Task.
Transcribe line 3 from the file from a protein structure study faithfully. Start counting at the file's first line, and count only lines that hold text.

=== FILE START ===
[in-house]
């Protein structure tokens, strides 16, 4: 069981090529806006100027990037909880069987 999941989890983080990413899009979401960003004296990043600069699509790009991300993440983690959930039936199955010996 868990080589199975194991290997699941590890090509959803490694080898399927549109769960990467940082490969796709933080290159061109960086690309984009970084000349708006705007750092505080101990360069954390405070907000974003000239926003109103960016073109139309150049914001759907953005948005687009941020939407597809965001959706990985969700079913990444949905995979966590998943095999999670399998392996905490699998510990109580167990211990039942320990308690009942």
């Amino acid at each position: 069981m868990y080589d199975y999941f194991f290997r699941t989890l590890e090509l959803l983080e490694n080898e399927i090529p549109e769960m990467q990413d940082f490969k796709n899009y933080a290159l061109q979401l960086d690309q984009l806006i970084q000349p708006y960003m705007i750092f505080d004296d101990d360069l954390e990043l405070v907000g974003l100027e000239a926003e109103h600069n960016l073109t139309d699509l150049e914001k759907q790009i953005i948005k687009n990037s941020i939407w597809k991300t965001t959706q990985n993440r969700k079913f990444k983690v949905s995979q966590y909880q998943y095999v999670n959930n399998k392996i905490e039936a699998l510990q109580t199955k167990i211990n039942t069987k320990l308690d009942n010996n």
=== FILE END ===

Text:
């Amino acid at each position: 069981m868990y080589d199975y999941f194991f290997r699941t989890l590890e090509l959803l983080e490694n080898e399927i090529p549109e769960m990467q990413d940082f490969k796709n899009y933080a290159l061109q979401l960086d690309q984009l806006i970084q000349p708006y960003m705007i750092f505080d004296d101990d360069l954390e990043l405070v907000g974003l100027e000239a926003e109103h600069n960016l073109t139309d699509l150049e914001k759907q790009i953005i948005k687009n990037s941020i939407w597809k991300t965001t959706q990985n993440r969700k079913f990444k983690v949905s995979q966590y909880q998943y095999v999670n959930n399998k392996i905490e039936a699998l510990q109580t199955k167990i211990n039942t069987k320990l308690d009942n010996n």